Bowling is a part of life for the Yaniz family. The love of the game, passed down through generations, is the glue that helps bond them. From parents Amado and Jackie — who met in a bowling alley — to sons Alex and Jeffrey, bowling is a constant.
“We have fun,” Jeffrey, 15, said. “That’s our sport, we bowl.”
Some of the Yaniz children’s earliest memories have taken place in a bowling alley. When he was “very young,” Alex, 16, remembers playing in his first league.
So does Jeffrey.
Their parents, both high-level amateur players, have competed in tournaments around the country. Many times Alex and Jeffrey have gone along for the ride. Alex and Jeffrey have even played alongside their parents in mixed events. Alex has fond memories of teaming up with his dad at the 2007 Storm mixed national tournament in Reno, Nev. — the Mecca of professional bowling in the United States.
“People from mostly every state were there,” he said. “I was paired up with my dad and my mom was paired with my younger brother. It was a hard event, I was very young at the time. I mostly went for the experience.”
The pair’s parents have never been shy about encouraging their kids to pursue the game. By the time he was 11 years old, Alex committed to becoming a top youth bowler. Shortly after, Jeffrey committed as well.
“I took bowling as a fun thing for a while,” Alex said. “My dad was pushing me to get back into leagues and tournaments.”
In a relatively short amount of time, Alex’s scores steadily improved. With his play in weekend leagues, Alex quickly made a name for himself in the local bowling scene. At 13, he had the second-highest average in an under-20 league at Bird Bowl in Miami. By 16, Alex had twice been named the youth bowler of the year by the Greater Miami Bowling Association.
Alex has qualified for a number of prestigious youth tournaments, including the Junior Gold Championship in Indianapolis. The one tournament Alex, a sophomore at Miami Christian, has not been able to play in has been the high school state final in Orlando.
The bowling program is in its infant state at Miami Christian. The school added the sport when Alex’s parents enrolled him as a freshman. For it’s inaugural season, Miami Christian was barred from the postseason. Only a few students turned out for the team. Even though the team was thin, Alex was successful winning the Youth Fair tournament with a 254 high-game and a 692 series score.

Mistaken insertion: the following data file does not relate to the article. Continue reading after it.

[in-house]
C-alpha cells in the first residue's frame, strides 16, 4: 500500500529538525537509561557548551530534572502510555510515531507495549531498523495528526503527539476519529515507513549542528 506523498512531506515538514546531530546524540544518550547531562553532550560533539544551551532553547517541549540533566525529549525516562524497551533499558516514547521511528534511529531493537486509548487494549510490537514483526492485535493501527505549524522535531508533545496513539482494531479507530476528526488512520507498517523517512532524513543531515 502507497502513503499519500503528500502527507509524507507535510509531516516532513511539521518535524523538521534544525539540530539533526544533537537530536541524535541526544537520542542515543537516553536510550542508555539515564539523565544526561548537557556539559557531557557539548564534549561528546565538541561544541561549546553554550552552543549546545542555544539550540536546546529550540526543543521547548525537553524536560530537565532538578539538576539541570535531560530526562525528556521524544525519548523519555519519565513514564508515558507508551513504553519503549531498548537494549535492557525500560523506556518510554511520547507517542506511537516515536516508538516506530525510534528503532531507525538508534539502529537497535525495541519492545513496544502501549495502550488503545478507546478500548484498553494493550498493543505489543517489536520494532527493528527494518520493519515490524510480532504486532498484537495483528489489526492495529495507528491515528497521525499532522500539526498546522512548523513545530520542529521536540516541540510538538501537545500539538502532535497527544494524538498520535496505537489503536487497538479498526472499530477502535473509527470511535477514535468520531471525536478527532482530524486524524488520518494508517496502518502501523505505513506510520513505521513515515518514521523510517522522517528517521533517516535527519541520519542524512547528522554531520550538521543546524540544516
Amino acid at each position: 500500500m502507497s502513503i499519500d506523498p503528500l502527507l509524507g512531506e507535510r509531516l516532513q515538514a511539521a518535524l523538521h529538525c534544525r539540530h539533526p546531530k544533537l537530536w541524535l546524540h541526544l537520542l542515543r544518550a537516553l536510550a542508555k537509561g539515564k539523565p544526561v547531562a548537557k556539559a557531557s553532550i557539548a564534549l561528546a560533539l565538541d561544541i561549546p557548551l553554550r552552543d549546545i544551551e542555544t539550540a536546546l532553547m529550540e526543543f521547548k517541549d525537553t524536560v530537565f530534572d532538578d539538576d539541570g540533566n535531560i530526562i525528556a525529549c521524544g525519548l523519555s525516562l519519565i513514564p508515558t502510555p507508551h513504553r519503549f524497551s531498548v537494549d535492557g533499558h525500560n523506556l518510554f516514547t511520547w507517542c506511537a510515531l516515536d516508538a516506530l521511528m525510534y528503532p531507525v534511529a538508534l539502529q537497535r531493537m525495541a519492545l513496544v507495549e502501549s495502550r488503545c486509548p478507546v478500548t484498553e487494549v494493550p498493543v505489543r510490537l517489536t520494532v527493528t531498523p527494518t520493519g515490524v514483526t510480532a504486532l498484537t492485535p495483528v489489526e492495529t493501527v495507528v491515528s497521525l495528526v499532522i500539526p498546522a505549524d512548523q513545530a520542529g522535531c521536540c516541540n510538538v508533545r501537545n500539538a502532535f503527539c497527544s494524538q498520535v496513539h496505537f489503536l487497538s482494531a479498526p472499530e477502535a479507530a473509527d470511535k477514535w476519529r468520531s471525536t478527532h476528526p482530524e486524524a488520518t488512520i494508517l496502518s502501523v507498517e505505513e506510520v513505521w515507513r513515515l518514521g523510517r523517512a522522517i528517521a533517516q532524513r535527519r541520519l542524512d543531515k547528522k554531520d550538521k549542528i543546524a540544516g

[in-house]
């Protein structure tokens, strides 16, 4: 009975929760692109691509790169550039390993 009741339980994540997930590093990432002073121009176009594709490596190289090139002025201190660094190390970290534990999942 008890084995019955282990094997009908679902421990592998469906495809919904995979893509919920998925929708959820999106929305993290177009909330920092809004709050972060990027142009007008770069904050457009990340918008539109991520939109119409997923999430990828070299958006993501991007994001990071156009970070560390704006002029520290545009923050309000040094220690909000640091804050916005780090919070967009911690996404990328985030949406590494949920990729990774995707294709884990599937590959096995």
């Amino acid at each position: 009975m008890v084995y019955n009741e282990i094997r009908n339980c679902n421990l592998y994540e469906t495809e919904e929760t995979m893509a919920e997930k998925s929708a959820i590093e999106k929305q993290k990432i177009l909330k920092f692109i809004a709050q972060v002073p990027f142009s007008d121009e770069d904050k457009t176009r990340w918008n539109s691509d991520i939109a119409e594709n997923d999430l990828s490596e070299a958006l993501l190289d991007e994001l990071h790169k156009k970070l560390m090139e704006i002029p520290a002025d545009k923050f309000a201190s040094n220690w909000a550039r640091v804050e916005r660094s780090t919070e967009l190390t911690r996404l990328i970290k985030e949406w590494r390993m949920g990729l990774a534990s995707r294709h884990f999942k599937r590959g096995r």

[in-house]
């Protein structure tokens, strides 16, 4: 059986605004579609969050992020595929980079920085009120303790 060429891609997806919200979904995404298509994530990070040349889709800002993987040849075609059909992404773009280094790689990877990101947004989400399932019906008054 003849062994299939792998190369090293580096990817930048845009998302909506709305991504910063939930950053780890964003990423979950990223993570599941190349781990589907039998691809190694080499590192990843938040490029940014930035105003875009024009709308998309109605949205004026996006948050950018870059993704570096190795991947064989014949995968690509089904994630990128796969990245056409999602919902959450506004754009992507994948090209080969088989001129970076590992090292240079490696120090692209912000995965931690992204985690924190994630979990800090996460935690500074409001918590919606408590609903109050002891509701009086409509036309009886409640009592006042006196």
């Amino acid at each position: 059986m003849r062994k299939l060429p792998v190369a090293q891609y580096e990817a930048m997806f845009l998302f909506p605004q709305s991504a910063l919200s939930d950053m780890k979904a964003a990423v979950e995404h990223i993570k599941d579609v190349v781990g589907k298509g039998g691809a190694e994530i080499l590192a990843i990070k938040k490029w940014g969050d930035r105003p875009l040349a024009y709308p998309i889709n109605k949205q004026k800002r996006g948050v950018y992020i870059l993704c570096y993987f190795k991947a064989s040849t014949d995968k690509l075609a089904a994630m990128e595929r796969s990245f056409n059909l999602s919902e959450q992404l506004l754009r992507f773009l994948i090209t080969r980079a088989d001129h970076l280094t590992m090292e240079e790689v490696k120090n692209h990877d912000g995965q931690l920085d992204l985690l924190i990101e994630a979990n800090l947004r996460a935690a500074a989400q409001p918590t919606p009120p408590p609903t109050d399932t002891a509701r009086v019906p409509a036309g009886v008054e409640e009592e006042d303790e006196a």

This year, turnout was up, with six players making the final cut. With the support of the administration and the school’s athletic director, bowling is starting to grow at the school. Alex’s father was brought in to be the team’s new coach.
“They’ve only been playing for a few weeks,” he said. “You can tell they already have the basics down.”
During the first week of practice, Amado mainly focused on the basics. Many of the Victors’ new players had never been coached and were still raw to bowling. Amado has set about to teach the players how to properly shoot the ball down the lane and the importance of foot work. Alex has been a big help to his dad. With his extensive tournament experience, Alex has been able to explain to his teammates how to prepare for their schedule. Alex has also been instrumental in helping his teammates deal with their nerves before matches.
“Against Belen they were a little nervous,” he said. “We all get nervous at times. I’ve been bowling for the past 9 years or so. It’s always good to be excited and nervous at the same time.”
Miami Christian received a third Yaniz to the team when younger brother Jeffrey was enrolled in the school. The three are focused on making a Miami Christian contender this postseason. With the help of some sibling rivalry for motivation, Jeffrey plans on surpassing Alex’s 204 average one day. The younger Yaniz trails his brother with a 149 average but is determined narrow the gap.
“I look up to [Alex]. He’s a pretty good bowler,” Jeffrey said. “I hope to beat his high score. Everyday I get better. He’s trying for me not to beat him.”